The British government decided that it would be a good idea to send copies of Al Gore’s An Inconvenient Truth to all schools, with then Environment Secretary (now Foreign Secretary) David Miliband declaring that “the debate over science is over.” Well, it may be, but not in the way Gore portrays it. A truck driver and school governor, Stuart Dimmock, took the government to court, alleging that the film portrays “partisan political views,” the promotion of which is illegal in schools under the Education Act 1996.
The judge has decided that this is indeed the case and that the Government’s guidance notes that accompanied the film exacerbated the problem. For the film to be shown in schools, therefore, several facts would have to be drawn to students’ attention:
In order for the film to be shown, the Government must first amend their Guidance Notes to Teachers to make clear that 1.) The Film is a political work and promotes only one side of the argument. 2.) If teachers present the Film without making this plain they may be in breach of section 406 of the Education Act 1996 and guilty of political indoctrination. 3.) Eleven inaccuracies have to be specifically drawn to the attention of school children.
The inaccuracies are:
* The film claims that melting snows on Mount Kilimanjaro evidence global warming. The Government’s expert was forced to concede that this is not correct.
* The film suggests that evidence from ice cores proves that rising CO2 causes temperature increases over 650,000 years. The Court found that the film was misleading: over that period the rises in CO2 lagged behind the temperature rises by 800-2000 years.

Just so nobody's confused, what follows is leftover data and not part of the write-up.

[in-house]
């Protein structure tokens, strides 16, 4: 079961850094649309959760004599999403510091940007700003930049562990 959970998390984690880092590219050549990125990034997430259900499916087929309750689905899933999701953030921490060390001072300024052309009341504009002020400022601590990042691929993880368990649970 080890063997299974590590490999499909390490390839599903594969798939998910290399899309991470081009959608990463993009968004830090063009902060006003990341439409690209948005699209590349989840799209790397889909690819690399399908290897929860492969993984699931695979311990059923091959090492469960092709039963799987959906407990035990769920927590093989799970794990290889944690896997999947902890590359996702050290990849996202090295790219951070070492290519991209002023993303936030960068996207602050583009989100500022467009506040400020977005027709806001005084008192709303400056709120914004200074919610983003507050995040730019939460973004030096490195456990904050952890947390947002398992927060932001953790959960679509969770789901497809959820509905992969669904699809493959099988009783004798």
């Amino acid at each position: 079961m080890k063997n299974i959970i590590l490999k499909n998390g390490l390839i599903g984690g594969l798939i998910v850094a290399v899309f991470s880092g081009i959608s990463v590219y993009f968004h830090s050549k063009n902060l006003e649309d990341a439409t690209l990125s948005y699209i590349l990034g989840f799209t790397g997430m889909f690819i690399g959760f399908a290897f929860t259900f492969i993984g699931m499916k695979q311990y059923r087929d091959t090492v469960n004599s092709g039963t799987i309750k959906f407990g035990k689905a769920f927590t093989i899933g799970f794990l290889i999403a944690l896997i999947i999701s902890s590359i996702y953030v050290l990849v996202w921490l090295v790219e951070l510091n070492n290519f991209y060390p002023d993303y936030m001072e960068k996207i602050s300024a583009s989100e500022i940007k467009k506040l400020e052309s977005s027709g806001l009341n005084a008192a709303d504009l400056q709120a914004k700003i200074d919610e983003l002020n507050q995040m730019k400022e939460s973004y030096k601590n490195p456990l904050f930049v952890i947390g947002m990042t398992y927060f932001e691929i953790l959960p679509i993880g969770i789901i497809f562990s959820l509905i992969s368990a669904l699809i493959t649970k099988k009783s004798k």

* The film uses emotive images of Hurricane Katrina and suggests that this has been caused by global warming. The Government’s expert had to accept that it was “not possible” to attribute one-off events to global warming.
* The film shows the drying up of Lake Chad and claims that this was caused by global warming. The Government’s expert had to accept that this was not the case.
* The film claims that a study showed that polar bears had drowned due to disappearing arctic ice. It turned out that Mr Gore had misread the study: in fact four polar bears drowned and this was because of a particularly violent storm.
* The film threatens that global warming could stop the Gulf Stream throwing Europe into an ice age: the Claimant’s evidence was that this was a scientific impossibility.
* The film blames global warming for species losses including coral reef bleaching. The Government could not find any evidence to support this claim.
* The film suggests that the Greenland ice covering could melt causing sea levels to rise dangerously. The evidence is that Greenland will not melt for millennia.
* The film suggests that the Antarctic ice covering is melting, the evidence was that it is in fact increasing.
* The film suggests that sea levels could rise by 7m causing the displacement of millions of people. In fact the evidence is that sea levels are expected to rise by about 40cm over the next hundred years and that there is no such threat of massive migration.
* The film claims that rising sea levels has caused the evacuation of certain Pacific islands to New Zealand. The Government are unable to substantiate this and the Court observed that this appears to be a false claim.
This is a far better result than refusing to allow the film to be shown at all. It requires that students be told by teachers that Al Gore is factually inaccurate, misleading and – in one case – making things up. These inconvenient truths for the former Vice President have been covered up or obscured by the hype surrounding his film. Students will now realize that there are significant shortcomings and inaccuracies in the way the global warming scare has been presented to them. This is a victory for honest debate, a victory for science and a victory for education.
The comprehensive guide to Gore’s innacuracies is, of course, Marlo Lewis’ “Al Gore’s Science Fiction.”